FitBit's got a lot of things going for it. But could the Apple Watch kill its momentum? Short answer: Maybe.
The company, which produces activity tracking devices, filed for a $100 million IPO on Thursday evening and revealed some pretty impressive numbers in its SEC filing. Sales for the first quarter were up 144 percent year over year, revenue is on track to top $1 billion this year and its paid active users has grown from 600,000 in 2012 to 9.5 million in the first quarter of 2015.
Read More Fitbit files for initial public offering
But keeping that kind of pace could be tricky as smart watches—which have many of the same features as fitness trackers but more functionality in general—become more mainstream.
"The future for dedicated fitness devices is uncertain. There is no doubt that hard core athletes or committed fitness types will continue to buy devices to track activities," said Julie Ask, analyst at Forrester Research. "But if this smartwatch category takes off, it could replace pedometers and devices on the low end (which is in part where FitBit competes). Fitbit also has a smartwatch, but will not be their strength."
According to Generator Research, the activity tracker and fitness market, which FitBit falls into to, will hit $2.3 billion in revenue this year, but by 2020 it will drop to $527 million in revenue because of cannibalization fueled by smart watches. The sports performance market, on the other hand, is expected to grow from $2.2 billion in revenue this year to $2.9 billion by 2020 and the smartwatch market will skyrocket from $17.2 billion to $154 billion for the same time period, according to Generator Research.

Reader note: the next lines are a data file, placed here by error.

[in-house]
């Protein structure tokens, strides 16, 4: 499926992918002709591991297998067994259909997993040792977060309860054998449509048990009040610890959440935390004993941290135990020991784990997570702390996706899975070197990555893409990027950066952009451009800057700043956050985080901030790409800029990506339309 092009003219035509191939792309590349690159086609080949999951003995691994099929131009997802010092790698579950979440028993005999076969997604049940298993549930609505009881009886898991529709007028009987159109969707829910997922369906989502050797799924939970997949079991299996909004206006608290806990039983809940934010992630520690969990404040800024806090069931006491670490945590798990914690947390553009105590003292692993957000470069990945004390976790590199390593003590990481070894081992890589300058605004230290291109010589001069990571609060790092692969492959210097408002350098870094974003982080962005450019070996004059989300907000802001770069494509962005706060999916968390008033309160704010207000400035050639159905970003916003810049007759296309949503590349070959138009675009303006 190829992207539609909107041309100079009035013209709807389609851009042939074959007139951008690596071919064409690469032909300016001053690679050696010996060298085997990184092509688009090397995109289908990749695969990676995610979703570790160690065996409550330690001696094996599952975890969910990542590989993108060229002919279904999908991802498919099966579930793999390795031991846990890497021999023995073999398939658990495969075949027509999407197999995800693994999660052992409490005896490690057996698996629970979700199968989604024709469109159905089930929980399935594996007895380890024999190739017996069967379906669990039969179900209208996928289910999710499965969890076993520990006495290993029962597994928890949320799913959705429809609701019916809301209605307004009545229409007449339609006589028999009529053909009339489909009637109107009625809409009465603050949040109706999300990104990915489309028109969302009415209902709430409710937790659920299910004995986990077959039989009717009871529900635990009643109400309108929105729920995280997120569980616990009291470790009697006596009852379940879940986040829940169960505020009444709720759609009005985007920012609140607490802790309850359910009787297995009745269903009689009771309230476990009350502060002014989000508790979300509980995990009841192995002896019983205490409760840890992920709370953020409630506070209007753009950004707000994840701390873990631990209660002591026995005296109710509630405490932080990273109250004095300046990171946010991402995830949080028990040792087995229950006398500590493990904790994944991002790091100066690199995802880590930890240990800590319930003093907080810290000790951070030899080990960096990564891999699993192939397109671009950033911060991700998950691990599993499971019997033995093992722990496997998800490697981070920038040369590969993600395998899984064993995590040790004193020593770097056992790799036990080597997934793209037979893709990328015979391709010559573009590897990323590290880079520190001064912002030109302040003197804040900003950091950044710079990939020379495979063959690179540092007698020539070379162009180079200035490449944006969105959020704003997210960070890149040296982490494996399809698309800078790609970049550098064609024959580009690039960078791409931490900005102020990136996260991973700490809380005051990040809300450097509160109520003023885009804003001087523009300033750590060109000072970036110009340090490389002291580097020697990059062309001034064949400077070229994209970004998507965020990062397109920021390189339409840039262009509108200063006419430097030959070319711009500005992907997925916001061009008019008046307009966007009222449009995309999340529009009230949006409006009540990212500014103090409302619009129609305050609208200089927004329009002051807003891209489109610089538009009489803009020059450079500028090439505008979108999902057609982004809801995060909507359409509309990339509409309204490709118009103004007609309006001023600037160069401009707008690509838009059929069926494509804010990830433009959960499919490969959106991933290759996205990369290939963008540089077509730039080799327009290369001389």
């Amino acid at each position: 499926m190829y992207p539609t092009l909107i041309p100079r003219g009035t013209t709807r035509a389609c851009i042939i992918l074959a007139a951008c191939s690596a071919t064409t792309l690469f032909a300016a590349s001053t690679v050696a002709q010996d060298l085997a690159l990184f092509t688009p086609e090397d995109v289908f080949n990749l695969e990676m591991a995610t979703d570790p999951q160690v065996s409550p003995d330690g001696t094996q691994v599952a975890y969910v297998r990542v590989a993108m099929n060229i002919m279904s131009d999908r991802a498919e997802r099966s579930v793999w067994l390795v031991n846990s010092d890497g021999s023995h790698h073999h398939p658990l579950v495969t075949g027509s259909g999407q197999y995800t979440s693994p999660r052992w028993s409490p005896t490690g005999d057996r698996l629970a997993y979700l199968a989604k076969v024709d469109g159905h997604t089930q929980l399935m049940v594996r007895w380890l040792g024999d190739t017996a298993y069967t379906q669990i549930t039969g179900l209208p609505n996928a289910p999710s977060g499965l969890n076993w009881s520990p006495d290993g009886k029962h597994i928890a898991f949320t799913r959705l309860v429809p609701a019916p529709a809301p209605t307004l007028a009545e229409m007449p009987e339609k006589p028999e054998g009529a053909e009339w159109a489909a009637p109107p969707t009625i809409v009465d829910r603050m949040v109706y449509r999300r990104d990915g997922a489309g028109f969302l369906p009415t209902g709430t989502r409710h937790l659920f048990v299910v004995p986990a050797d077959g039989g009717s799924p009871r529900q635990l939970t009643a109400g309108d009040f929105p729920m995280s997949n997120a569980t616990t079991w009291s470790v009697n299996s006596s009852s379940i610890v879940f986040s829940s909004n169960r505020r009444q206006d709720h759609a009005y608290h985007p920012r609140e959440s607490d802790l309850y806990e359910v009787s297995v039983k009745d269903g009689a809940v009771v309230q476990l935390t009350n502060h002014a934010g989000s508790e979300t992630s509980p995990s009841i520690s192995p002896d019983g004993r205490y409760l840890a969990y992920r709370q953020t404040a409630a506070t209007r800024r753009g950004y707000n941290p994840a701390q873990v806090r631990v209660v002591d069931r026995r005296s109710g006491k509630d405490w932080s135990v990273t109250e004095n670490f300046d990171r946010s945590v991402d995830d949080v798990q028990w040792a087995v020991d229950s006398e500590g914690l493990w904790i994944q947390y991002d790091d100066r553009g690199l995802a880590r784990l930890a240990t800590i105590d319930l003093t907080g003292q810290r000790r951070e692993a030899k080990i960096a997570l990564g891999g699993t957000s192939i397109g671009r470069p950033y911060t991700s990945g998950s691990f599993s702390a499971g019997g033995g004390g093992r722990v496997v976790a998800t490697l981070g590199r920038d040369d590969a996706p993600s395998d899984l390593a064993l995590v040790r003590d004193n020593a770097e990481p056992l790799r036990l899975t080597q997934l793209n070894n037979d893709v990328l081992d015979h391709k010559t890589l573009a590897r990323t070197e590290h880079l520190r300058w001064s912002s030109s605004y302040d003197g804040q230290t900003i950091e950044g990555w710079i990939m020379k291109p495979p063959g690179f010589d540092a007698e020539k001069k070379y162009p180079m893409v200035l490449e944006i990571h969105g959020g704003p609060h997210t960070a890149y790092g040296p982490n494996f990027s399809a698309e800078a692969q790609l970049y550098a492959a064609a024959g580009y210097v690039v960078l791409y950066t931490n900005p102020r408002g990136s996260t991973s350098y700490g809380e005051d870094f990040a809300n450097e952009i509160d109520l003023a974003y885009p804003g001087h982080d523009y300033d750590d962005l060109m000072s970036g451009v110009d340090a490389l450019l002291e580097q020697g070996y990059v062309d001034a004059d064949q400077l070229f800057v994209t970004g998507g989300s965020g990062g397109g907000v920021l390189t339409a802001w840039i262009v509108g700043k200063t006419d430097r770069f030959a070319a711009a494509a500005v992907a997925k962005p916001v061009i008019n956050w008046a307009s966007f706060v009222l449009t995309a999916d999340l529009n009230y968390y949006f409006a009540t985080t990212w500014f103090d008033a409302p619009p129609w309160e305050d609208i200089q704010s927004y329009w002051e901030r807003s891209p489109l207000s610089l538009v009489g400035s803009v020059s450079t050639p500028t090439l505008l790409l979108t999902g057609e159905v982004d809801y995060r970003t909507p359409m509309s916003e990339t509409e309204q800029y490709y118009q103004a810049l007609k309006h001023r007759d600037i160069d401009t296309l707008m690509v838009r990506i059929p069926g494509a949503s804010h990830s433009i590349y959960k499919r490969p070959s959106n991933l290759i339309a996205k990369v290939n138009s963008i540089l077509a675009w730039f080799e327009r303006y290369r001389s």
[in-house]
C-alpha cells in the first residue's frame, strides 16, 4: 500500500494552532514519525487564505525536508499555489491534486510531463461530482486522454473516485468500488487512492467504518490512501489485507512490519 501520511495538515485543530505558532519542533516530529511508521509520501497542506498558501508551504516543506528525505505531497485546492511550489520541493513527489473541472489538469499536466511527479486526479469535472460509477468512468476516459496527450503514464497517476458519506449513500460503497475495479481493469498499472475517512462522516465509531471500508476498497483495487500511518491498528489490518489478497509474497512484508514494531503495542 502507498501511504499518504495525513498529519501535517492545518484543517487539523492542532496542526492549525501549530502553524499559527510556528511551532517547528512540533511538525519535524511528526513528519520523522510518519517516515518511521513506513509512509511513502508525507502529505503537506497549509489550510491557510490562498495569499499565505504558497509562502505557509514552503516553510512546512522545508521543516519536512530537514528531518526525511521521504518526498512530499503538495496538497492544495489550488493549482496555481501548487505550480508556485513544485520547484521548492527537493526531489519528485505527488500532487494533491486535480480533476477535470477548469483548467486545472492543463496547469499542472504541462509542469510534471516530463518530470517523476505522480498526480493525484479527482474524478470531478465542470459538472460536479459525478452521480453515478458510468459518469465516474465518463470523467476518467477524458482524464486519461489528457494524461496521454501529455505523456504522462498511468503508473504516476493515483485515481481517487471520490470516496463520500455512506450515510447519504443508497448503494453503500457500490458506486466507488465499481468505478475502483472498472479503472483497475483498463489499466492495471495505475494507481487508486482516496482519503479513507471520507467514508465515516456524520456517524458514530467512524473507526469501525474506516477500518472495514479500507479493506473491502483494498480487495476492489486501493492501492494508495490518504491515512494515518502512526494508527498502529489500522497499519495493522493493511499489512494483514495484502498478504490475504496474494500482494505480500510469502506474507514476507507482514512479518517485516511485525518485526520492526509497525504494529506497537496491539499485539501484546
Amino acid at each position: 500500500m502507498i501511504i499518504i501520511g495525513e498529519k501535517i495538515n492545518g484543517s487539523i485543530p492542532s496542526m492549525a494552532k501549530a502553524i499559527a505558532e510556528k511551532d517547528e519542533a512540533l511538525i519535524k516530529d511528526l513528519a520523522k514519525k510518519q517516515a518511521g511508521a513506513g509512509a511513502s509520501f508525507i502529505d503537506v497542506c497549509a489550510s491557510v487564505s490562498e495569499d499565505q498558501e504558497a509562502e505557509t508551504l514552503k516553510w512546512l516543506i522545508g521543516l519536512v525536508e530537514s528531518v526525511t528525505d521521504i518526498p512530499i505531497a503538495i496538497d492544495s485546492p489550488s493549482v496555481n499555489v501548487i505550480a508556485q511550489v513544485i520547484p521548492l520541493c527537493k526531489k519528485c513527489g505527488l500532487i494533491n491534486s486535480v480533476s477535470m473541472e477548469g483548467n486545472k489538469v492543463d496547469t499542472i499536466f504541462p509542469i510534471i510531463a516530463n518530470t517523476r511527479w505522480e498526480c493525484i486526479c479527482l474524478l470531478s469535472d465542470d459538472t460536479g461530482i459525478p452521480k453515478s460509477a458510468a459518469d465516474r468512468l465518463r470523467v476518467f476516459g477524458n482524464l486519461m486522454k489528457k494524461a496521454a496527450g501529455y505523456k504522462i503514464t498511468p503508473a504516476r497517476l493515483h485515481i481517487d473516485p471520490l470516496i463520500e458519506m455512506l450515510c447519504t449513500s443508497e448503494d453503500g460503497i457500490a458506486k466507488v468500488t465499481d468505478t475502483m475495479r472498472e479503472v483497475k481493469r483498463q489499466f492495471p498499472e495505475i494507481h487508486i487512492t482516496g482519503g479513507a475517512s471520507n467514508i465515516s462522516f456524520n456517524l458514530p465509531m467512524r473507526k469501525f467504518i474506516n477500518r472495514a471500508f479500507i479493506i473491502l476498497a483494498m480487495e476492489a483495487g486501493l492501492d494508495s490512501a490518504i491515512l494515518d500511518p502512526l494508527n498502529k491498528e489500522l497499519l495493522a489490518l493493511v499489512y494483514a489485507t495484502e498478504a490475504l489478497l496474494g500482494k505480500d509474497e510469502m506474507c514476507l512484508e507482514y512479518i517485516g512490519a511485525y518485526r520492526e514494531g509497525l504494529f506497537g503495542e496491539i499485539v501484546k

"It's very important to understand that there are three separate markets. There is the tracker market, the sports performance market and the smartwatch market. And the one smartwatches will have the biggest impact on is the tracker market," Liz Dickenson, founder and CEO of Mio, the sport performance wearable company.
Mio, which is a heart rate monitor and activity tracker, falls into the sports performance market along with other companies like Garmin, TomTom and Under Armor. Because this market is more mature than the tracker market it will be less affected by smartwatches like the Apple Watch, Dickenson said.
The real winners will be the apps that drive ongoing engagement with consumers, Ask said. While pedometers give users feedback on the number of steps, heart rate, or steps, it is the apps that drive engagement and behavioral change over the long term through competition, community, gamification and support, she said. FitBit competes here and it will be key to their success, she added.
FitBit declined to comment, citing the quiet period after their IPO announcement, but co-founder and CEO James Park previously said he's not worried about the Apple Watch, or any other wearable device.
"I think [the competition] great thing because wearables—health and tracking fitness in particular—are one of the fastest-growing categories in technology, but it's still a pretty new concept for people," Park told CNBC in March.
"So anything that helps people learn more about health and fitness tracking, I think that is great for the industry."